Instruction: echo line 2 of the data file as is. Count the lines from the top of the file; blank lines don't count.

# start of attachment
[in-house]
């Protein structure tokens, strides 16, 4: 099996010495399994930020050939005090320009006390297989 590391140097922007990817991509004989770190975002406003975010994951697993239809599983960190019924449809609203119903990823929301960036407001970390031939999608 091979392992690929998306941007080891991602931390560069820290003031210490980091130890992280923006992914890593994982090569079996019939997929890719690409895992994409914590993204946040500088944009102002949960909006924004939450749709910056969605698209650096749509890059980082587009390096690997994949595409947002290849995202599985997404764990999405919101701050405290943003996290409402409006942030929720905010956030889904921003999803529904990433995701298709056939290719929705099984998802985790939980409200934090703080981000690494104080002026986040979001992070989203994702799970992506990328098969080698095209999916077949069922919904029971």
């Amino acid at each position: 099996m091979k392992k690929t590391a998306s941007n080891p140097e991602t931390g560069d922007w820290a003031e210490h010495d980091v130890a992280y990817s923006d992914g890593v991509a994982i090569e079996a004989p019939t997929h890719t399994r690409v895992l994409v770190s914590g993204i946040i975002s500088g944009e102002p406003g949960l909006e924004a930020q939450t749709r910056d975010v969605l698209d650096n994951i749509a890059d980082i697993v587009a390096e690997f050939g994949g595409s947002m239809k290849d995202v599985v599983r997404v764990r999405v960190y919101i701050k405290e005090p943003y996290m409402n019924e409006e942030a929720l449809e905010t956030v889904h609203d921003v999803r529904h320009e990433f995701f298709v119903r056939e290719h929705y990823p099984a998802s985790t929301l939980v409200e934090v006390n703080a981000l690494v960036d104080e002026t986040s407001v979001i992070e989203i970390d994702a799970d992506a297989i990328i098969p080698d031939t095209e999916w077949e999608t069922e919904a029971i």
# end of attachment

């Protein structure tokens, strides 16, 4: 099996010495399994930020050939005090320009006390297989 590391140097922007990817991509004989770190975002406003975010994951697993239809599983960190019924449809609203119903990823929301960036407001970390031939999608 091979392992690929998306941007080891991602931390560069820290003031210490980091130890992280923006992914890593994982090569079996019939997929890719690409895992994409914590993204946040500088944009102002949960909006924004939450749709910056969605698209650096749509890059980082587009390096690997994949595409947002290849995202599985997404764990999405919101701050405290943003996290409402409006942030929720905010956030889904921003999803529904990433995701298709056939290719929705099984998802985790939980409200934090703080981000690494104080002026986040979001992070989203994702799970992506990328098969080698095209999916077949069922919904029971």